Queen Mother Moore Speech at Greenhaven Prison by People’s Communication Network
1973, USA, video, 17 minSolidarity by Joyce Wieland
1973, Canada, 16mm, 11 minBernadette by Duncan Campbell
2008, UK, video, 37 min

Mary Koszmary by Yael Bartana
2007, Israel/Poland, video, 11 min

Pablo de Ocampo is a film curator living in Toronto, Canada where he is the Artistic Director of the Images Festival, one of the largest platforms for the exhibition of artist made film and video in North America. He has curated screenings, exhibitions and performances at the Power Plant Contemporary Art Gallery (Toronto), Gallery TPW (Toronto), Portland Institute of Contemporary Art/TBA Festival, Kino Arsenal (Berlin), Conversations at the Edge (Chicago), Aurora Picture Show (Houston), Experimenta (Bangalore), ruangrupa (Jakarta), OK Video Festival (Jakarta), EXiS (Seoul), Scratch Projection/Lightcone (Paris) and the British Film Institute (London). Prior to his position at the Images Festival, Pablo lived in Portland, Oregon where he co-founded the collectively run screening series Cinema Project. In June of 2013 he will curate the 59th Robert Flaherty Film Seminar.

Manchester Orchestra w. The Olympics, Huge Lewis // IMU Ballroom // 8:00 PM // $23, $20 Student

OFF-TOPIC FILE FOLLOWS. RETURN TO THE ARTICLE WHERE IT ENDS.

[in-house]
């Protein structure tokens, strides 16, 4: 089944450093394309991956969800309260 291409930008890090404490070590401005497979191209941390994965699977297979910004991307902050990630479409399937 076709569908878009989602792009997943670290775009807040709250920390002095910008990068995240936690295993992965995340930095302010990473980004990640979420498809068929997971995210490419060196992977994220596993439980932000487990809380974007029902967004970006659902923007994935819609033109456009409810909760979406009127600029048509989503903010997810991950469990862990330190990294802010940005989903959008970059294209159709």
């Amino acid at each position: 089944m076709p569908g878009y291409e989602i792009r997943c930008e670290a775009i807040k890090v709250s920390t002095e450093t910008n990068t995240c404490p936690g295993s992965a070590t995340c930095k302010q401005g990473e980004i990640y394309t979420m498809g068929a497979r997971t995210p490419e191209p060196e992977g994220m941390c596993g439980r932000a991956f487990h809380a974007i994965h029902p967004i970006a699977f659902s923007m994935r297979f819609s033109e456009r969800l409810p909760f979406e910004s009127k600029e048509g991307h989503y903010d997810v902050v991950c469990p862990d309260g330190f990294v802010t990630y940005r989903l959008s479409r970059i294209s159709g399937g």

Atlanta-based indie band, Manchester Orchestra began as a project during front man, Andy Hull’s final year in high school. That year (2004), he released the first Manchester Orchestra record. Since then, they’ve signed to a major label (Sony) and have built a strong following. The alt rockers have released numerous EPs and three studio albums, the latest of which is a concept album about being a young man and questioning everything. Hull says of the record, “It’s a story about a 23-year old who questions everything from marriage to love to religion to sex. Sometimes even for myself, it’s difficult to decipher which one I’m actually talking to. Everything I’ve written in the past has been about those things. This album is the most realized form of my questioning.” Local favorites, The Olympics and Huge Lewis open up the show.


Simon Joyner w. Samuel Locke Ward // Trumpet Blossom Cafe // 9:00 PM // Free

When you hear about the legendary, almost mythical “Omaha music scene,” somebody will first mention Conor Oberst and his band, Bright Eyes, and then you’ll get to hear about Simon Joyner. It is true that Oberst cites Joyner as one of his biggest influences, as does the Mountain Goats’ John Darnielle, as does Beck, and many others. Though Joyner may not have seen national fame on the scale of those bands, he has released more albums than I can count and is recognized as one of the great songwriters currently making music. His August release of the album, Ghost was recorded without the use of any digital technology and will be released on his own resurrected label, Sing Eunuchs! The album was funded by Kickstarter. Local legend, Samuel Locke Ward opens with a solo set.

See you next week!